Habitats of North Carolina
Habitat Group:
Habitat Type:
Members of General Hardwood Forests:
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General Hardwood Forests
Nutmeg Hickory Forests
Habitat Overview This habitat is based primarily on a symbiotic complex composed of just two species: Nutmeg Hickory and its obligate herbivore, the Nutmeg Underwing Moth. The Widow Sedge is also included since it appears to share the same habitat requirements as Nutmeg Hickory, occurring at the same site as that species although also at one other site in North Carolina with very similar habitat features but where the hickory and the underwing are absent.

Nutmeg Hickory is a strong calciphile, growing along rivers or mesic uplands where some form of calcareous geological formation located at or close to the surface. In North Carolina, the sole population of this species grows in a non-riverine wet flat where marl has outcrops right at the surface. Populations of this species are typically widely disjunct, with some -- as in the North Carolina population -- separated by hundred of miles from the next nearest occurrence. Surprisingly, many of the highly isolated stands of the tree are occupied by the Nutmeg Underwing -- patterns of dual disjunction this extreme are quite rare.

Related NHP Natural Communities The sole NHP Natural Community (Schafale and Weakely, 1990; Schafale, 2012) that supports members of this habitat group is Wet Marl Forest.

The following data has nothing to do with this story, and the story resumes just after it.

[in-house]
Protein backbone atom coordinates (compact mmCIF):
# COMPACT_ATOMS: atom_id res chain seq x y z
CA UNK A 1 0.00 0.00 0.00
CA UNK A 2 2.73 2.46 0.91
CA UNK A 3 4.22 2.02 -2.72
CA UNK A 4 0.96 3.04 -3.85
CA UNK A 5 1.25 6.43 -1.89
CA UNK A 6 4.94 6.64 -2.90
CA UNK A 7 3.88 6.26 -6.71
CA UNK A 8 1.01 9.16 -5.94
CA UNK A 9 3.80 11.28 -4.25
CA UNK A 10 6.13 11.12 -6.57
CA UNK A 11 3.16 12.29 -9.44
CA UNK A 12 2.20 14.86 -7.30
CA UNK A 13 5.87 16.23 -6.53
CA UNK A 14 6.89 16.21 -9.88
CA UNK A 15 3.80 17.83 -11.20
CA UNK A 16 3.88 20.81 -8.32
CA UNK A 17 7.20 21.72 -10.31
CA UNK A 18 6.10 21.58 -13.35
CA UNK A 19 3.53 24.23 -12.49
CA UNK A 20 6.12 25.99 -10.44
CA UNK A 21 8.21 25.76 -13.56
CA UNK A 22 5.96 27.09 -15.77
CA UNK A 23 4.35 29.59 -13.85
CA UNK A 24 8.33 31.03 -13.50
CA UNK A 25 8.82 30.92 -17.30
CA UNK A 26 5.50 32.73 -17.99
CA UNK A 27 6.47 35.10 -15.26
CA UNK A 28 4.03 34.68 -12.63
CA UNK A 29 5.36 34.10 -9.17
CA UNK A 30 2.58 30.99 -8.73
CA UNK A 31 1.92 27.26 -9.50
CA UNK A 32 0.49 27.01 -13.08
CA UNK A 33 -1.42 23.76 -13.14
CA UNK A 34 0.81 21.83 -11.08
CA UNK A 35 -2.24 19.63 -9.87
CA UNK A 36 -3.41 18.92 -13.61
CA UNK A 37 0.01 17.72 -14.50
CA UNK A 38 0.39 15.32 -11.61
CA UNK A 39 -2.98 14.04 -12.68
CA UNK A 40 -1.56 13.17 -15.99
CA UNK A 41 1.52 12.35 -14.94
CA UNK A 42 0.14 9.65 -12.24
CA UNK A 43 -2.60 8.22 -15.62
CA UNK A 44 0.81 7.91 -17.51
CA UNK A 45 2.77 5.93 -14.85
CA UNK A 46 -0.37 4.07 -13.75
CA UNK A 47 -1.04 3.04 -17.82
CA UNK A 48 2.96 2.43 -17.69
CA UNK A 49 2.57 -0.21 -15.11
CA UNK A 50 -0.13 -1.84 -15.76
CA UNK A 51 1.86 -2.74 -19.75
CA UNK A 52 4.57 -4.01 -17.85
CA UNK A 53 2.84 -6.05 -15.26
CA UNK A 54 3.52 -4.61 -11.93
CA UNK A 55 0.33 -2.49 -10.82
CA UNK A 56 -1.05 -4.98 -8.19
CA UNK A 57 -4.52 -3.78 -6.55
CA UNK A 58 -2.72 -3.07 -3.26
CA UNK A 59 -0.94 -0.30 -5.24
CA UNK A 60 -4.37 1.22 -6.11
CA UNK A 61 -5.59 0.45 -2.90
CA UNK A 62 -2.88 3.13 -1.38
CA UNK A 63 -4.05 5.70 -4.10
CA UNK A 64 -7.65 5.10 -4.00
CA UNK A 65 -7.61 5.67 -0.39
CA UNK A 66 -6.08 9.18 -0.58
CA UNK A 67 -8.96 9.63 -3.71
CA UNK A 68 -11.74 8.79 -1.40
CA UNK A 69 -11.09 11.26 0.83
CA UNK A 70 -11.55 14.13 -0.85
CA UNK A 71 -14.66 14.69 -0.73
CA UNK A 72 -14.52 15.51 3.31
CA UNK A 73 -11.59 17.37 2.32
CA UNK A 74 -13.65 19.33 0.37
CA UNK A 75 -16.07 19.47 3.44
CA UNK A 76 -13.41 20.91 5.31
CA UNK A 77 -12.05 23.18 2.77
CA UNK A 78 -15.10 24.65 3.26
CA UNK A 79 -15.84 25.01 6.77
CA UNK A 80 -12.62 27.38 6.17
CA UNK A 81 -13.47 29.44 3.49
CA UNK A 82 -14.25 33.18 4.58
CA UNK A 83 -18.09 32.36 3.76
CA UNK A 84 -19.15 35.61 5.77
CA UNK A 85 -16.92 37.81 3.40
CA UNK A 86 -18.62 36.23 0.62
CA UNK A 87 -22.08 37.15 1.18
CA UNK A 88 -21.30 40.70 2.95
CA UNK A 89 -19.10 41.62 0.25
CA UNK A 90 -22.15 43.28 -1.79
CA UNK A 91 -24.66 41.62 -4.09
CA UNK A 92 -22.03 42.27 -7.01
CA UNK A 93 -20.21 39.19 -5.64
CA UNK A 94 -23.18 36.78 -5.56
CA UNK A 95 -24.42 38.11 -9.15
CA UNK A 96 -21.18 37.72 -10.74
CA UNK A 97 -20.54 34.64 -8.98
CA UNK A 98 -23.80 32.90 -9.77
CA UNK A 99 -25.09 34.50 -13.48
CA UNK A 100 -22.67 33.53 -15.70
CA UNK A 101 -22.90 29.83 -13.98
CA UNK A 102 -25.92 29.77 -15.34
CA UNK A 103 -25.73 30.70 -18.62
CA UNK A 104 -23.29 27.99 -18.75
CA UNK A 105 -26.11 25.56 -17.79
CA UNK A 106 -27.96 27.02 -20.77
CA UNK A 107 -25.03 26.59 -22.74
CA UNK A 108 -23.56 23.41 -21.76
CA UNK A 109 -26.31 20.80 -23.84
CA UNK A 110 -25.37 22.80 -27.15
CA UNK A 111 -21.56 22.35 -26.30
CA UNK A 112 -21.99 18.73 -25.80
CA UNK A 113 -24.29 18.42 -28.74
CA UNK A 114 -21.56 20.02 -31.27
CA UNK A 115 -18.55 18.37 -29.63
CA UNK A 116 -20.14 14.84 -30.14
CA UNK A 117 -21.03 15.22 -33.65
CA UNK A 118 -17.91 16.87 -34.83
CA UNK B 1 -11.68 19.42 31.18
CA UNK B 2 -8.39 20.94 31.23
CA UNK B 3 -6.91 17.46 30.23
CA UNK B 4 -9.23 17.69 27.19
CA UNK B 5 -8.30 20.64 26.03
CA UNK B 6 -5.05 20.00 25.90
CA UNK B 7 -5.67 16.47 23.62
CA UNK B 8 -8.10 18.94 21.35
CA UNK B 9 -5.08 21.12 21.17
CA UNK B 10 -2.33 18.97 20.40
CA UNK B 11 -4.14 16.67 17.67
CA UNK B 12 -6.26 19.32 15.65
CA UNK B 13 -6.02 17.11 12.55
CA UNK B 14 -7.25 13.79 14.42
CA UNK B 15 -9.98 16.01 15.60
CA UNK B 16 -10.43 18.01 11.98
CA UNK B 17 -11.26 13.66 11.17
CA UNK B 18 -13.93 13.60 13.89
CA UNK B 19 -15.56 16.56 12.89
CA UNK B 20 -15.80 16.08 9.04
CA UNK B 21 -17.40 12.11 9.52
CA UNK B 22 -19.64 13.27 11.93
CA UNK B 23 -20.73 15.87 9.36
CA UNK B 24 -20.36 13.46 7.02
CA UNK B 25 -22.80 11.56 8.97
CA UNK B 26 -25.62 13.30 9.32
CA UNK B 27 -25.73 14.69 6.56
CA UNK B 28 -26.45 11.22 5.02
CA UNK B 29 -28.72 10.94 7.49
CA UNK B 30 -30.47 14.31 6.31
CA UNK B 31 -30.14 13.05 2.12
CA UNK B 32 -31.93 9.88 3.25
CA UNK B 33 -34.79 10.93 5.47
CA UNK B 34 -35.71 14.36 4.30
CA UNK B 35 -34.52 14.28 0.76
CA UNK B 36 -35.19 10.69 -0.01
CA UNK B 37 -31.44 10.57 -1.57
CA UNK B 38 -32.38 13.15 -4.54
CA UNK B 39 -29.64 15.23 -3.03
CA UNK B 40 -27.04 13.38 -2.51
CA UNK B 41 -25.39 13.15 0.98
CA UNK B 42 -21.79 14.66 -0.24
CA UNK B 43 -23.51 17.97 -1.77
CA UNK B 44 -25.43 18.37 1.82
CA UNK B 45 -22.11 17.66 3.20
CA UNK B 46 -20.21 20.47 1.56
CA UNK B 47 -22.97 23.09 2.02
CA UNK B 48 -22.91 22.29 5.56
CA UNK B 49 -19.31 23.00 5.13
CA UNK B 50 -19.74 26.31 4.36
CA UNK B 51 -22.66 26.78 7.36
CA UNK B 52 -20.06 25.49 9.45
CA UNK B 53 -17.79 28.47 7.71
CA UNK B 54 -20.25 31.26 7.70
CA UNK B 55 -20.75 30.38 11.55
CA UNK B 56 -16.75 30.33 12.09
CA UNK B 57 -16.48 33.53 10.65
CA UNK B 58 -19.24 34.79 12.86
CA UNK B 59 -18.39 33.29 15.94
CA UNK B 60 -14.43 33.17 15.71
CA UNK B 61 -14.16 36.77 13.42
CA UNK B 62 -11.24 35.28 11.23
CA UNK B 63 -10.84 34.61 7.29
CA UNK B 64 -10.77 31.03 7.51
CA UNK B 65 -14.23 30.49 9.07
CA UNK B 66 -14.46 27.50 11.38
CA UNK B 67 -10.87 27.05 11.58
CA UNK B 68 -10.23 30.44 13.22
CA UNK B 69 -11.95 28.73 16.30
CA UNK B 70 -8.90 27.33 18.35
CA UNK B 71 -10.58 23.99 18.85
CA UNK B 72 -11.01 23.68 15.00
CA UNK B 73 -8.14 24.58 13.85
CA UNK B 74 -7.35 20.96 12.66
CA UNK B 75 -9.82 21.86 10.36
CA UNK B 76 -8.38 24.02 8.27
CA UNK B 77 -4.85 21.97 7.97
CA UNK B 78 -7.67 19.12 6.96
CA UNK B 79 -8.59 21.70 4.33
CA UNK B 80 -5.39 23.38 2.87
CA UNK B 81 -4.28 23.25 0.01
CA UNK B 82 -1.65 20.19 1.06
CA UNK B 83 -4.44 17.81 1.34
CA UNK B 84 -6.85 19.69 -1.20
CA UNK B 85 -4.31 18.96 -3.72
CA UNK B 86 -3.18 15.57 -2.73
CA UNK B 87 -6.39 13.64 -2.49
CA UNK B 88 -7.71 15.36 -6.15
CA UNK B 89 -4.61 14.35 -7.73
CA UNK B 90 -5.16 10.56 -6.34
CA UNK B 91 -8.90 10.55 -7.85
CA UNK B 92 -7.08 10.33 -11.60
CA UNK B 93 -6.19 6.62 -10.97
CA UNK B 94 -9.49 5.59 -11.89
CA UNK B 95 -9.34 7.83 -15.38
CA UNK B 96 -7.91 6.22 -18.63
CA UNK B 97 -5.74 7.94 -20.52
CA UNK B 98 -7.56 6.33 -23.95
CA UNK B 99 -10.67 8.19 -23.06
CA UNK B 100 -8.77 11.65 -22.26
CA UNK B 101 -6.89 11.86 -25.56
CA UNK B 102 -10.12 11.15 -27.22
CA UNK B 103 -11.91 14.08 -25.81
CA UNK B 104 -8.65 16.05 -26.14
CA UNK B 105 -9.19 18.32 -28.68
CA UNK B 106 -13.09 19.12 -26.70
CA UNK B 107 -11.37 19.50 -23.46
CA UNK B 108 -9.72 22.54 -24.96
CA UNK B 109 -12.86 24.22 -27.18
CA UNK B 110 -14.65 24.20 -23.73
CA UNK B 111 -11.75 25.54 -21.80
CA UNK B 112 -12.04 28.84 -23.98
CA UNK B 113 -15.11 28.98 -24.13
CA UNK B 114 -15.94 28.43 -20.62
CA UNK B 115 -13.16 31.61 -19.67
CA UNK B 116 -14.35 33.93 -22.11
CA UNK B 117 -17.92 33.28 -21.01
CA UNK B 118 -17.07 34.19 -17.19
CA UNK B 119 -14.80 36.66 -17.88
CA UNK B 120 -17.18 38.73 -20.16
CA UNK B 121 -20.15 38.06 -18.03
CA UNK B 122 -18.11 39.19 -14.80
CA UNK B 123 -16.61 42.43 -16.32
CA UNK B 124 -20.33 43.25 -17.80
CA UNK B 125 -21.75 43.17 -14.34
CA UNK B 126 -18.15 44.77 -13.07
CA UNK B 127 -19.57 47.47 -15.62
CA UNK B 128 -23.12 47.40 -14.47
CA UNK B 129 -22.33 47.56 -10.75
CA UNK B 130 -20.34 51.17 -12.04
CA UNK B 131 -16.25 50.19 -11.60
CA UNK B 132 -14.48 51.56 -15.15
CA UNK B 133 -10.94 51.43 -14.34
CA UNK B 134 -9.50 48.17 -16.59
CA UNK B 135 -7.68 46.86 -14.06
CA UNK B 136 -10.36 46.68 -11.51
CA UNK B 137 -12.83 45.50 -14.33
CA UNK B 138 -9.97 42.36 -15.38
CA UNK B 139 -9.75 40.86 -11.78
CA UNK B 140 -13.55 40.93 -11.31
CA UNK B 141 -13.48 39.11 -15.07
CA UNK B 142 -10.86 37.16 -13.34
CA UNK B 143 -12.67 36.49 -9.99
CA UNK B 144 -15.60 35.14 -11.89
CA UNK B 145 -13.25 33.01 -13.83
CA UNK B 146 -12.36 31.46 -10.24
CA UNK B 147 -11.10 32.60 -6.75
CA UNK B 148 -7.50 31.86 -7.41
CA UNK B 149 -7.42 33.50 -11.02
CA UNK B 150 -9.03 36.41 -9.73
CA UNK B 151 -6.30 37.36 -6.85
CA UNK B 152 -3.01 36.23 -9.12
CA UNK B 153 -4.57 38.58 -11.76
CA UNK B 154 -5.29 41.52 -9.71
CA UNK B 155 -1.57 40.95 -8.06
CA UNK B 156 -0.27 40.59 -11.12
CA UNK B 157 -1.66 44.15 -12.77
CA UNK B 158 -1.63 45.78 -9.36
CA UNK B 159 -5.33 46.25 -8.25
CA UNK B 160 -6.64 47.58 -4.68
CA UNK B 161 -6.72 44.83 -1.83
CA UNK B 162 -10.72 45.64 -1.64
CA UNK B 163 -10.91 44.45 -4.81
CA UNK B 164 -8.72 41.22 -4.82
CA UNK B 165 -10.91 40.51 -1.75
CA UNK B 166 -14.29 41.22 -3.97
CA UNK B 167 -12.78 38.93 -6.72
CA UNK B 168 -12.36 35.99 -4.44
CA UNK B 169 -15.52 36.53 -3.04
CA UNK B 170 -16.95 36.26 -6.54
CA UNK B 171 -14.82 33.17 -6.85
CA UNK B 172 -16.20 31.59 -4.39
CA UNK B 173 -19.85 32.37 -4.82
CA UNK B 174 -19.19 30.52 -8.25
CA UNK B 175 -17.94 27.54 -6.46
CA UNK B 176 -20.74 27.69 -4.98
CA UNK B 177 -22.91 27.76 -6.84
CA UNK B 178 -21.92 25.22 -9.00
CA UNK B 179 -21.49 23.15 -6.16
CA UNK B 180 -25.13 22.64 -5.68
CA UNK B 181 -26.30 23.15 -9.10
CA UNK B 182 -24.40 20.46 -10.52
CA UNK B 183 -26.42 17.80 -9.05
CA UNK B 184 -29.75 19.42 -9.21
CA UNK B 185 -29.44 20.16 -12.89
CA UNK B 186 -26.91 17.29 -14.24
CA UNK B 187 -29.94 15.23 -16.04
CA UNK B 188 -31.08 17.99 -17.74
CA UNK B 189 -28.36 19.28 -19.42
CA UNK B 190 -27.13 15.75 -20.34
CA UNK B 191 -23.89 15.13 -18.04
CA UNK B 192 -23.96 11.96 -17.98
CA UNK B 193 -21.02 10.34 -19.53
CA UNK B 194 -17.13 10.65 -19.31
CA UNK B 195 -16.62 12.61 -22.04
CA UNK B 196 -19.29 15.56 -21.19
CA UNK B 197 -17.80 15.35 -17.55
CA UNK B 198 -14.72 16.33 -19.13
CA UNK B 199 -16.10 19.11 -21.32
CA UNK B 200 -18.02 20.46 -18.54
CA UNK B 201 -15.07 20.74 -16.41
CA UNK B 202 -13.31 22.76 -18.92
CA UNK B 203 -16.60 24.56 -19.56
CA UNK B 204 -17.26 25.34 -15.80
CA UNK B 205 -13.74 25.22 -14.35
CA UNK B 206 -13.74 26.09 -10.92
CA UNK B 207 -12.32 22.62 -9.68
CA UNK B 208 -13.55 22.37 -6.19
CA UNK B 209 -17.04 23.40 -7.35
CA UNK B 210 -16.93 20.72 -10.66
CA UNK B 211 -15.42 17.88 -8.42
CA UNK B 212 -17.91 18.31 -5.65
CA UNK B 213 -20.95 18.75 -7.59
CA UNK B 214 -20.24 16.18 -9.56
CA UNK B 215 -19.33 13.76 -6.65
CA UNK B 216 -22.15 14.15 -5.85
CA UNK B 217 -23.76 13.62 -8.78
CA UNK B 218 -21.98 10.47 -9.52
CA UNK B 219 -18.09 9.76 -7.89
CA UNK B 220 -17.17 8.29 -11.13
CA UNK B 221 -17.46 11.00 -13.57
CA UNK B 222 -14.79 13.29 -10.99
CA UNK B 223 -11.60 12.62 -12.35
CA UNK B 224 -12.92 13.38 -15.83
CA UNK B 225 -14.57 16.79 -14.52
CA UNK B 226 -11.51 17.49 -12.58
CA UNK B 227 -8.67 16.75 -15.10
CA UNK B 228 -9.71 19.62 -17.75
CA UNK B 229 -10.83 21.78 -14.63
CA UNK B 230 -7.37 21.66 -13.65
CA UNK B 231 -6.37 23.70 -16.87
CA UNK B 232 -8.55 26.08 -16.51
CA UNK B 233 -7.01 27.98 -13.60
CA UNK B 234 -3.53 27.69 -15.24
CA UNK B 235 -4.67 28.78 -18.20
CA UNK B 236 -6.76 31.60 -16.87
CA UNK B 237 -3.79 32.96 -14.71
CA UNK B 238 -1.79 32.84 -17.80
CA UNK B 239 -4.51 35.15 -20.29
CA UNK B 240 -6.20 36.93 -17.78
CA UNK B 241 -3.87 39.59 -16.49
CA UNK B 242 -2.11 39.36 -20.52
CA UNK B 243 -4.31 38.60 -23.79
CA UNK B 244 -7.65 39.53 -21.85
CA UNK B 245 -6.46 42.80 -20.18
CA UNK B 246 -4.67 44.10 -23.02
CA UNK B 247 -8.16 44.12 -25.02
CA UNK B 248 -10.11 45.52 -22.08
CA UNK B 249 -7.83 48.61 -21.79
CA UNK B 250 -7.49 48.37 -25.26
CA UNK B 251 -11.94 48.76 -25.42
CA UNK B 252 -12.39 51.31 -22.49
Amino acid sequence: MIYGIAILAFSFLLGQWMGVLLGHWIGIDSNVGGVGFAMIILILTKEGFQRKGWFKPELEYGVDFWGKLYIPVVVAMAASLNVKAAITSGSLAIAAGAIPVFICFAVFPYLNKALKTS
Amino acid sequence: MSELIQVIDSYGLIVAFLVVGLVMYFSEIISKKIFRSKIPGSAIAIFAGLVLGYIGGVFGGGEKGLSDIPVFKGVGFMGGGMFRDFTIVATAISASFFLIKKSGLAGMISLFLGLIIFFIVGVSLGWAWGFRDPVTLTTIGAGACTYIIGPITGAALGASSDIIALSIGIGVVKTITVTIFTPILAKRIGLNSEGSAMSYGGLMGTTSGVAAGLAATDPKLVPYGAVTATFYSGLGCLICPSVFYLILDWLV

Determining Species
Taxa Global RankState RankProbability of Extirpation (PE)
Carex basiantha - Widow Sedge G5S10.3584
Carya myristiciformis - Nutmeg Hickory G4S10.3584
Catocala myristica - Nutmeg Underwing G3G4S10.3584
Expected Number of Extirpations with a PE value (Sum of PE) = 1.0752
N = Number of Extant Species with a PE value = 3
Average PE = ENE/N = 0.3584
Number of S5 species = 0
Proportion of Secure Species = Number of S5 Species/N = 0.0000
Habitat Risk Index = ENE x (1 – PSS) = 1.0752

Phagic and Competitory Symbioses: (Carya myristiciformis/Catocala myristica)

Candidates for Inclusion No other insect species are known to be closely associated with Nutmeg Hickory or the habitats that it occupies; species identified as pests of Nutmeg Hickory (see Maisenhelder and Francis, 1990) all appear to be generalists on hickories or hardwood species in general. Most of the plant species associated with the Wet Marl Forest community type occur in other types of basic-mesic forests and are consequently not at all closely tied to Nutmeg Hickory Forests as defined here (see Maisenhelder and Francis, 1990). One species that appears to be strongly limited to wet marl forests is Eastern Roughleaf Dogwood (Cornus asperifolia). However, it is unclear whether its distribution closely matches that of the Nutmeg Hickory. In North Carolina, at least, it occurs at several other sites besides the one occupied by our one stand of Nutmeg Hickory. Maisenhelder and Francis, 1990) also mention Durand's Oak (Quercus durandii=sinuata) as being very similar in range and habitats as myristiciformis but has not been recorded in North Carolina (Weakley, 2015).

Habitat Sub-sets With only a single known occurrence in North Carolina, no subtypes are definable.

Distribution Map
Survey Coverage Map
Survey Coverage
Survey Priorities
Average Imperilment of Habitat Members
Habitat Conservation Status
High Quality Habitat Occurrence Table
High Quality Habitat Occurrences
Protected Habitat Occurrences
Threats and Trends
Status Summary
Stewardship Recommendations
References Maisenhelder, L.C. and Francis, J.K., 1990. Carya myristiciformis (Michx. f.) Nutt. Nutmeg Hickory. Silvics of North America: Hardwoods, (654), p.215. Accessible online at: https://books.google.com/books?hl=en&lr=&id=bMnRqCA3uzwC&oi=fnd&pg=PA215&dq=%22nutmeg+hickory%22&ots=JhhprXjbrq&sig=4_MUkaF_PF6zZ2Ydafmwr4htUfs#v=onepage&q=%22nutmeg%20hickory%22&f=false
Updated on 2020-09-25 14:37:28